These verses are part of the story of Nicodemus, who came in the dark of night to meet Jesus. He was too afraid of what others would think. Even back then there was division in society. There were those who loved Jesus and those who wanted to condemn him. Jesus reminds Nicodemus, and all of us, that, “Light has come into the world, but people loved darkness instead of light because their deeds were evil,” (John 3:19). We must come out of the darkness, step away from our cliques and groups, go beyond our stereotypes and presuppositions of others, and come together in the light of Christ to love, to serve, and to point each other to the One who saves.

Rev. Karen Yee is English Ministry Pastor at lu-Mien Friendship Baptist Church in Richmond, CA, and is Associate Pastor of New Life Christian Fellowship in Castro Valley, CA.

Photo credit: Used by permission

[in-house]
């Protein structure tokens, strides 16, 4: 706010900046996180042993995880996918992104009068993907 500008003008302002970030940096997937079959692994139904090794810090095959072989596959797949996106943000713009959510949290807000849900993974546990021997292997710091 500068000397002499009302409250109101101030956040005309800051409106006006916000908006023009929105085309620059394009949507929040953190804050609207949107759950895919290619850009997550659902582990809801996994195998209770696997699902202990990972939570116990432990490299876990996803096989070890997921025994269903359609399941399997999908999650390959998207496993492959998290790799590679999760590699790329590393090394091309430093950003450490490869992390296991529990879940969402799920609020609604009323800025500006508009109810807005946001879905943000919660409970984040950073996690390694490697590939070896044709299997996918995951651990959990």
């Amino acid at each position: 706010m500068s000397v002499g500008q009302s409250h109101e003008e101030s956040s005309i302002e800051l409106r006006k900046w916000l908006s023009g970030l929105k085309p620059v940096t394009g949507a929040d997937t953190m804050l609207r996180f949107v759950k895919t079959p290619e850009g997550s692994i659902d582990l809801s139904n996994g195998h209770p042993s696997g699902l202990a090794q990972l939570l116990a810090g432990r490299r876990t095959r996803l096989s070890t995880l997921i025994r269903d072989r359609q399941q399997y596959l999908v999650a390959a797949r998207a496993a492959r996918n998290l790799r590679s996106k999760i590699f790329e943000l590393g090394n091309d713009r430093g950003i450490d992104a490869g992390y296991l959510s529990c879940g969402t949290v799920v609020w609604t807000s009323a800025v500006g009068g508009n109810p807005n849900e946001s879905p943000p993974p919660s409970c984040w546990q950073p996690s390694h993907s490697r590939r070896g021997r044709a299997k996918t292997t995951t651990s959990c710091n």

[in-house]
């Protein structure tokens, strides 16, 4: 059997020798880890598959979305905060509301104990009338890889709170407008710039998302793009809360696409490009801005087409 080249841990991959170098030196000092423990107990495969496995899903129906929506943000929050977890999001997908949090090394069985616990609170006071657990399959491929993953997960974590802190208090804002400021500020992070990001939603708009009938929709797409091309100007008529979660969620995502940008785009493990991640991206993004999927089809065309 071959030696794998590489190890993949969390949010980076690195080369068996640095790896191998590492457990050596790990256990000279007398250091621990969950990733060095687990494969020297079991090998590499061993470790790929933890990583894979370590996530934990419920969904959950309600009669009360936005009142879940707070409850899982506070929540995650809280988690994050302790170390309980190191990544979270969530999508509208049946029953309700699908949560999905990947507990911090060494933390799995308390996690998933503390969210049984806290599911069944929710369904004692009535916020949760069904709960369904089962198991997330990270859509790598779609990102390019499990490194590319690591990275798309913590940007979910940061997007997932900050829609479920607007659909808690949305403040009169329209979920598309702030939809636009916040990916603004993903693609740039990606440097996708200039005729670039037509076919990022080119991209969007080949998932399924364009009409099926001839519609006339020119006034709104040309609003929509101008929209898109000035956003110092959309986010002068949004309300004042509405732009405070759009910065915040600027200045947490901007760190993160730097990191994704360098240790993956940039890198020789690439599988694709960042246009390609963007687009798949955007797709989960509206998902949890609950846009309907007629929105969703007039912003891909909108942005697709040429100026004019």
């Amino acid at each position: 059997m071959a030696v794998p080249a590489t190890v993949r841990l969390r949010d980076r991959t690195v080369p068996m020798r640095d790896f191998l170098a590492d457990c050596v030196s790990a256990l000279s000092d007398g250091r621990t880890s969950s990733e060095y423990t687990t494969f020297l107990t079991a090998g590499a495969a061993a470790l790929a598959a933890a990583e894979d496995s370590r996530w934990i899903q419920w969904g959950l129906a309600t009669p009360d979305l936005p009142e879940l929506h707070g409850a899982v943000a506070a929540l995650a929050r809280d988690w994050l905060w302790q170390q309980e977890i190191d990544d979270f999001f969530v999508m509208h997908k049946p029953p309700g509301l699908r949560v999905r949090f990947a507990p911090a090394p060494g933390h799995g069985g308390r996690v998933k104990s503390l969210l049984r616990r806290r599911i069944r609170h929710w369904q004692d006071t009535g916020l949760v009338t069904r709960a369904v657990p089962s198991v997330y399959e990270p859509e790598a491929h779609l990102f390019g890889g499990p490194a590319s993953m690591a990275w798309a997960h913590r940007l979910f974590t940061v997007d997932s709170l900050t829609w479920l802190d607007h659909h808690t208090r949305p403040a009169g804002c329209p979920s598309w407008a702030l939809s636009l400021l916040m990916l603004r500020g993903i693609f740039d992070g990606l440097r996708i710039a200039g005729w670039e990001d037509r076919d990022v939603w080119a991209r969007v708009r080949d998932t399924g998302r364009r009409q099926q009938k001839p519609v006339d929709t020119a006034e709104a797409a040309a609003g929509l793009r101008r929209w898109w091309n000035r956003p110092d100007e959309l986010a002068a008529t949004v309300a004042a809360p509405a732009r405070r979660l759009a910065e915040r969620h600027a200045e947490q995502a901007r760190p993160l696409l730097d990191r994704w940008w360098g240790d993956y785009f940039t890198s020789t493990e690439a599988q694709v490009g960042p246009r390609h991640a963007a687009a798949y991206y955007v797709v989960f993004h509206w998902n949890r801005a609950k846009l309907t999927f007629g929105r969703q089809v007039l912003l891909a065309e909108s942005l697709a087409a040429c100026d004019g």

Third Sunday of Lent: Zeal for God (John 2:13-22)

By Rev. Christine Smith

See bottom of post for citation

The reading of John 2:13-22 is striking for many reasons. A few verses earlier, Jesus was attending a wedding with his mother and friends, being a “hero” of sorts, turning water into wine. A few verses later and the ground work is being laid for his crucifixion!

When Jesus entered the Temple and observed the “money changers,” most probably taking advantage of poor people, manipulating their desire to honor and obey the Temple system of sacrifice, the text says that he fashioned a whip and chased them all out! Grappling with what they just beheld, understanding the power of the religious leaders and the significance of the Temple in Jerusalem, the disciples reflected upon a verse in the Psalms, “Zeal for your house will consume me” (Psalm 69:9, NIV).

What could Jesus mean? Why was he being so disruptive? Did he have the authority to challenge the “Temple business?” The answer is a resounding “YES!!!” Jesus still has the authority to challenge, “Temple business!” Back then and today, Jesus is not concerned with a physical structure, but rather the “temples” of our bodies, hearts, and minds.